Conky system monitor

Section: Linux

At work I used a Screenlet called "Sensors" to display the percentage CPU usage and memory usage on our new quad-core machines. At work and at home I used the Terminal Screenlet to get an easily accessible terminal on my widget layer so that it was always there and ready. Overall, Python-based screenlets for such simple things seem like overkill (plus the terminal still hadn't added tabbing) so I've looked for alternatives.

Replacing Sensors screenlets

There are a number of different screenlets that perform the sensors role, plus Gnome has a built-in applet that you can put on your panel to show CPU and memory usage graphs. As is the way with Linux and open source software, there is also anoter light-weight alternative: Conky.

Conky is a simple little app with a lot of extensibility. It has a long list of variables and is extremely customisable (yes, that is a screenshot of his desktop - those monitors around the image all get live updates!)

Installation of Conky on both Fedora and openSuse is simple, as it is available in the default repositories (or in Packman for openSuse). Once it is installed just create a .conkyrc file in your home directory (there are lots of samples available to start from) and run conky to start it.

Despite the huge range of possible values, configuration is quite simple and mainly involves putting text, variables and spaces where you want them to get an appropriate layout of the data you want. Unfortunately you can get side-tracked and spend ages fiddling with little bits of the layout!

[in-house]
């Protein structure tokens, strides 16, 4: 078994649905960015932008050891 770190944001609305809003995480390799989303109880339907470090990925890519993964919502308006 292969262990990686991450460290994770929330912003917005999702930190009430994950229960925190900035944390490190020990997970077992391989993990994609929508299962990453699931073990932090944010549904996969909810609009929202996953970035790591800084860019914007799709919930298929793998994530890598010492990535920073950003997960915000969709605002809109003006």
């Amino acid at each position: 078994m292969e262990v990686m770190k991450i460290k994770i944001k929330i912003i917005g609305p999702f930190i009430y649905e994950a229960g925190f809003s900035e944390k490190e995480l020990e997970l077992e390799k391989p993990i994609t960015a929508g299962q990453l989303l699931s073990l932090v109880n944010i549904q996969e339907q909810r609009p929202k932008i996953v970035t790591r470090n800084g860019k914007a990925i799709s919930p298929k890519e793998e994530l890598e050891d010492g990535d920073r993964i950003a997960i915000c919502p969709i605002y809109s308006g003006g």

(IBBoard's Conky configuration in action) The Conky setup that I came up with at home is shown in the screenshot snippet. This sites on my desktop (the green openSuse desktop) in the top-right corner.

If anyone wants to use it as a base, feel free to use my .conkyrc config file and modify it. The main useful point I found was that to get it appearing on the desktop I had to use own_window_type override as 'desktop' disappears when Nautilus repaints the desktop.

Replacing the Terminal screenlet

Back in the days of Quake, the game introduced a console that dropped down from the top of the screen. People liked this, took the idea and moved it to the desktop. KDE has YaKuake (Yet Another Kuake KDE Terminal Emulator) while Gnome has Tilda.

Installing Tilda is also simple on both Fedora and openSuse as it is in the repositories for both. I have the console set up to appear at the top of the screen with tabs at the bottom of the window.

Beware of using the "Animated pull-down" option when also using Compiz as after a couple of opens and closes it appears to fail to redraw the console and you're left with a grey box. I've also modified the "Window Match" conditions on my Compiz Animation settings (available in CCSM) to include !(class=Tilda) so that the Tilda window doesn't zoom when it appears.

As with Conky, my Tilda config file is available for people to use and needs to be placed in your ~/.tilda folder.